“Charles Dickens, a man who lived through the industrial revolution and witnessed the excesses of that period, famously said “self preservation is the first law of Nature”. The measure of what we do next will be determined to a large extent by our ability to creatively respond to the incontestable reality that our environment, our landscape is what we are. If we look after that, then Dickens first law of nature will be taken care of.” 

See more here.

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No painting, but tragic realism nevertheless. This my photo of cattle co-existing with coal, somewhere near Clermont in Queensland. Apart from the cattle grazing on coal-contaminated grass, look at the trees dying in the background. That’s from the longwall mine strip underneath.

Dead trees, poisoned grass — happy cows — and happy consumers?

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I have reluctantly become a grazier.

These two Friesian dairy steer calves are now our permanent resident lawnmowers, and company for Clancy the horse.

This block is cursed with setaria grass, introduced for cattle, but harmful for horses. That’s it towering over them on the right.

It depletes horses’ calcium, so Clancy needs supplementary calcium, even though he doesn’t prefer the setaria over the kikuyu and couch grasses.

It seemed ridiculously unsustainable to keep paying to have the paddock slashed.

Hence the live solution of pet cows. Handreared, they are gradually getting used to me as I feed them their calf pellets.

My granddaughters have named them Salt and Pepper, given their colourings.

As their owner quipped when he delivered them: ‘At least you’ve saved them from being salted and peppered!’

For they’d have ended up as someone’s weiner schnitzel.

Male dairy calves aren’t good for anything else…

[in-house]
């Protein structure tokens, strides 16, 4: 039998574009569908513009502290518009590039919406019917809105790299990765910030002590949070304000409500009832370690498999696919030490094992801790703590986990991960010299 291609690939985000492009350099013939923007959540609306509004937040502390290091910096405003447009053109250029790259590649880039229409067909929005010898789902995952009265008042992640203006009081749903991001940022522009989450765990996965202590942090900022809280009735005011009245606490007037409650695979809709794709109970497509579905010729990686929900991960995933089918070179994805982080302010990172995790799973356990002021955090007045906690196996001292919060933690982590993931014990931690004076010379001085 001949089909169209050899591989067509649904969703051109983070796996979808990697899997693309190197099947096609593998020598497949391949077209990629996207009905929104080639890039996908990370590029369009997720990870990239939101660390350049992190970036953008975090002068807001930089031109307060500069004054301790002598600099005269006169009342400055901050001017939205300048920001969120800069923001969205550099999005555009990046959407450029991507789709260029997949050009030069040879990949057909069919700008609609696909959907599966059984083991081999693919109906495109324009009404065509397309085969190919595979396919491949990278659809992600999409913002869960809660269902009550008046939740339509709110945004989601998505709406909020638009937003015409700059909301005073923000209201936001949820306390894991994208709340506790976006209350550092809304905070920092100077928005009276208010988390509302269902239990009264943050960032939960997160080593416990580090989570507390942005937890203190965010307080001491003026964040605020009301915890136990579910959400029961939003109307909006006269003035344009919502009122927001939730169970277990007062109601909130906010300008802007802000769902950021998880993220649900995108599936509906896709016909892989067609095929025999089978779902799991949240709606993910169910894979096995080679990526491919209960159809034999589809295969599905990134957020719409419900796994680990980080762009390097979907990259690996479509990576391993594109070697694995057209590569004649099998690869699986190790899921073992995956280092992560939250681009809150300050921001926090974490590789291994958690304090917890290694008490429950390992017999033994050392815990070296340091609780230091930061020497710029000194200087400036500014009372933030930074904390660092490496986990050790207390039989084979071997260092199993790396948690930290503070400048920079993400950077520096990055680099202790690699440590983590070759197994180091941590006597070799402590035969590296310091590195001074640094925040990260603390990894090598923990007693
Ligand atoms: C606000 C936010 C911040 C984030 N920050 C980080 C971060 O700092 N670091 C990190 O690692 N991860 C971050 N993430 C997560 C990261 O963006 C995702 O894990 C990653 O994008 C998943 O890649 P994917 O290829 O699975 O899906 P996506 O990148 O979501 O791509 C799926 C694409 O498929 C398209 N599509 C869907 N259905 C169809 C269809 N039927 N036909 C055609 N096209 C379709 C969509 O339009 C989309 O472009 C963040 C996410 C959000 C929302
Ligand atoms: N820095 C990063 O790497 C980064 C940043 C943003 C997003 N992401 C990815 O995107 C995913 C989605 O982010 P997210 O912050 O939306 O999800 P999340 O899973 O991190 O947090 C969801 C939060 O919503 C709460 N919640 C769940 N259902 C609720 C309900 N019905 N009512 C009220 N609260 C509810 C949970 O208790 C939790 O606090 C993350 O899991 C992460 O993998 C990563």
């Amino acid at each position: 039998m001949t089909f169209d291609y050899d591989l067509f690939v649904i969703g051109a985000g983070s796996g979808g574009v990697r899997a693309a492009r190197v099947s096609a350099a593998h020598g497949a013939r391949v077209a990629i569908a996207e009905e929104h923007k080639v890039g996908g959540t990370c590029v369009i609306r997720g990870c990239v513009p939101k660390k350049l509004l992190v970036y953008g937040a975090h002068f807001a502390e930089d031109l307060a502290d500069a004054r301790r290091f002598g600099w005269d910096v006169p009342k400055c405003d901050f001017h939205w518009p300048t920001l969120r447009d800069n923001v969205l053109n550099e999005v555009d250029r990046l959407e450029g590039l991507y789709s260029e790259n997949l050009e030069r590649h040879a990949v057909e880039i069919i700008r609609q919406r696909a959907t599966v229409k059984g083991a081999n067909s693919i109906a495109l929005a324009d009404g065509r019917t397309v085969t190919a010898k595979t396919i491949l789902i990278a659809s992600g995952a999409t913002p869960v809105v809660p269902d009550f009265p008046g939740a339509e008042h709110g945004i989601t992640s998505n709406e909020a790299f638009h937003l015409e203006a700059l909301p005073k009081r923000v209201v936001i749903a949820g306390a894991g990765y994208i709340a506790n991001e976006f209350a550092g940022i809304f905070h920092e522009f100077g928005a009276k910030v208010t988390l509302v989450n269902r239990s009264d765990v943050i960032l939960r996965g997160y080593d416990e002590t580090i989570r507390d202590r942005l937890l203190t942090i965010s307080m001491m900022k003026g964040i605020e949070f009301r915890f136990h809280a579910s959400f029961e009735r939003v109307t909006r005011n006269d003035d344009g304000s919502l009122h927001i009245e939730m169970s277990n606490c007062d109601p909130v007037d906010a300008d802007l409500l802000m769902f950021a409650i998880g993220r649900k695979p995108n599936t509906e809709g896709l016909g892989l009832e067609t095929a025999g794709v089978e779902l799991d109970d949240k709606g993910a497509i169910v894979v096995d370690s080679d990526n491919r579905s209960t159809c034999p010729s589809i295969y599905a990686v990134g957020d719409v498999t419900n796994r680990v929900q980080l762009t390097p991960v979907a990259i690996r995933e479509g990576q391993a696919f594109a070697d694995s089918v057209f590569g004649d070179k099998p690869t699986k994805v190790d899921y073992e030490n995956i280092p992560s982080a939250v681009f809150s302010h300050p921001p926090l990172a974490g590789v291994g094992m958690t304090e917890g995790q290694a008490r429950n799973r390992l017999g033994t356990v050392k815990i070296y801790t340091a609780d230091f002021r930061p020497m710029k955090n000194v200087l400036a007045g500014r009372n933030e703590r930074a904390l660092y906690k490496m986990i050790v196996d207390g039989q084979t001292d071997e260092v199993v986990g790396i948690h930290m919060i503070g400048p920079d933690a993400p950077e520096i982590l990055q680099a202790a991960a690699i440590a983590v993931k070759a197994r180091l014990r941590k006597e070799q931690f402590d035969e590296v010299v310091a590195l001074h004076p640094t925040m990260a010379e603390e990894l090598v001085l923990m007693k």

As a vegetarian, I would not have used beef breeds, despite all the advice as to how many quid I could make.

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Pepper has the prettiest heart-shaped blaze. Salty is the pushiest, which is no doubt why he’s bigger. 

Today they let me stroke them, for the first time since they came a week ago. Very cute!

The NSW Gloucester Valley is stunningly beautiful. As I drove there on Saturday, I thought yet again how crazy it was to consider a gas field and a coal mine here.

Tourism is what Gloucester is about, for itself and as the gateway to Barrington Tops. Industrialisation and the attendant pollution is the last thing it needs. 

Which is why the chapter in my book, Rich Land, Wasteland on Gloucester and Margaret River is called ‘Allowing the unthinkable’.

The NSW government is blowing its trumpet for buying back PELs (Petroleum Exploration Licences). As in the Blue Mountains, and most recently in the Hunter, where the Broke/Fordwich vineyard area has fought AGL for years, and in Sydney suburbs where the 2km residential exclusion zone would make it impossible for AGL to expand there anyway. Many of the PELs are ones that have been found to offer little CSG.

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However, at Gloucester, because the AGL project there was already approved, albeit hastily and very misguidedly, the 2km exclusion zone was not applied.

Not because Gloucester folk are immune to the harmful health impacts of living in and near gas fields — especially so for children.

Apparently the state government just doesn’t care about them or their children when the interests of AGL dictate otherwise.

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The disastrous record of stuff-ups and cover-ups from AGL’s first four pilot wells at Waukivory here should have been enough to call an end to this project.

AGL would be wise to do that sooner rather than later, because the opposition to it and the bad PR is not going away.